Religion News in Brief
Saturday, Oct. 12
Chicken Pie Supper
SHAFTSBURY -- Shaftsbury Methodist Church will hold its annual Chicken Pie Supper today, with settings at 4:30 and 6 p.m. Reservations may be made by calling Elaine at 447-3479. Tickets are $12; children 6 and under $6; under 3 free. Take outs are available.
Benefit Clothing Sale for Friendship Center Food Pantry
NORTH ADAMS, Mass. -- The second annual Friendship Center Food Pantry Benefit Clothing Sale will be held on Saturday, Oct. 12, at All Saints Episcopal Church hall (located next to the North Adams Post Office) from 10 a.m. to 2 p.m. All types of clothing -- new and used -- will be offered at reasonable prices. All proceeds will benefit the food pantry -- an effort of the Northern Berkshire Interfaith Action Initiative -- which in 2.5 years of operation has served more than 1,400 households in North Adams, Clarksburg and Florida, Mass.
Sunday, Oct. 13
Worship at Second Congregational
BENNINGTON -- All are invited to be part of a community of thanksgiving, service, and praise at Second Congregational Church this Sunday morning at 10 a.m.
The Handbell Choir will be ringing "Land of Rest" arrangement by Kevin McChesney. The Rev. Mary Lee-Clark's sermon, based on the story in Luke about one of the 10 lepers healed returning to give thanks, is titled, "Obedient, but not in love." Following a Time for the Children in All of Us, children up through grade five will be dismissed for Godly Play, while the middle- and high-school class works at the Kitchen Cupboard food pantry.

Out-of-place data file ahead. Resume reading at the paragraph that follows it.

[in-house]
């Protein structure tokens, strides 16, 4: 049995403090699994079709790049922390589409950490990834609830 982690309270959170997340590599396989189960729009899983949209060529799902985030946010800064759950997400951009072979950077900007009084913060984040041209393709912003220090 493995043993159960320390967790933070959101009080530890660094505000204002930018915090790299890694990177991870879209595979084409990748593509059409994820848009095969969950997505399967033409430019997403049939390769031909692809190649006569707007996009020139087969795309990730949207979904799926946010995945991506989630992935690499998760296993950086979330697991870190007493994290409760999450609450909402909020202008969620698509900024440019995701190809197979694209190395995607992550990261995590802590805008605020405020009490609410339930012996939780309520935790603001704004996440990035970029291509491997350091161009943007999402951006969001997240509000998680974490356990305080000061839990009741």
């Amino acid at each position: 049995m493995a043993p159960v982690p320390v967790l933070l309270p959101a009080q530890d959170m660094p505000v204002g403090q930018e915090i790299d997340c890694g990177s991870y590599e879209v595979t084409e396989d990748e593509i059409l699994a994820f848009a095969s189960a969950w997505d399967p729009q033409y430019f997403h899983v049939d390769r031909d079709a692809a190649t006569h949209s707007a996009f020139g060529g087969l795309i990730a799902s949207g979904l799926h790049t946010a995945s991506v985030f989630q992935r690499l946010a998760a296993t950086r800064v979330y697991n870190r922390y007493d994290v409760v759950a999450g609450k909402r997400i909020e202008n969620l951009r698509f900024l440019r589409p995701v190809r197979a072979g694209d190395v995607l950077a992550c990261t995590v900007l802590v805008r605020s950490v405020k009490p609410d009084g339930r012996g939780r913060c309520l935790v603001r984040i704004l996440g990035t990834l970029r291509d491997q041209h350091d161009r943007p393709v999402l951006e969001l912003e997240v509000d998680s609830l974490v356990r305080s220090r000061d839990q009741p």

A time of fellowship and refreshment for all ages follows in Webster Hall. CROP Walkers will have a table set up for those who would like to be sponsors.
On Tuesday, Oct. 15, from 7 to 8:30 p.m., a sing-along with church family, friends and neighbors will be held here at Second Congregational Church, led by Bruce Lee-Clark and piano accompanist Charlotte Knighton. Camp songs, fun songs and more will be sung. Singing ability is not required. Bring the family. Herbal tea and dessert will be offered at 6:45 p.m. Bring a potluck apple crisp if you can help provide part of the dessert. If you need a ride, call the church office at 442-2559 by 11a.m. on Oct 15.
Second Congregational Church, United Church of Christ, welcomes all people of faith or in search of faith, without regard to age, race, sex, economic condition, disability, or sexual orientation. Its building on Hillside Street is wheelchair-accessible, and hearing-assistance devices are available. For more information, call the church office at 442-2559 or visit www.bennscc.org.
‘Thanks on the Go'
at the Federated Church of East Arlington
EAST ARLINGTON -- All are invited to make a stop at the Federated Church of East Arlington on Ice Pond Road on this Columbus Day weekend for the Sunday service of worship at 10 a.m.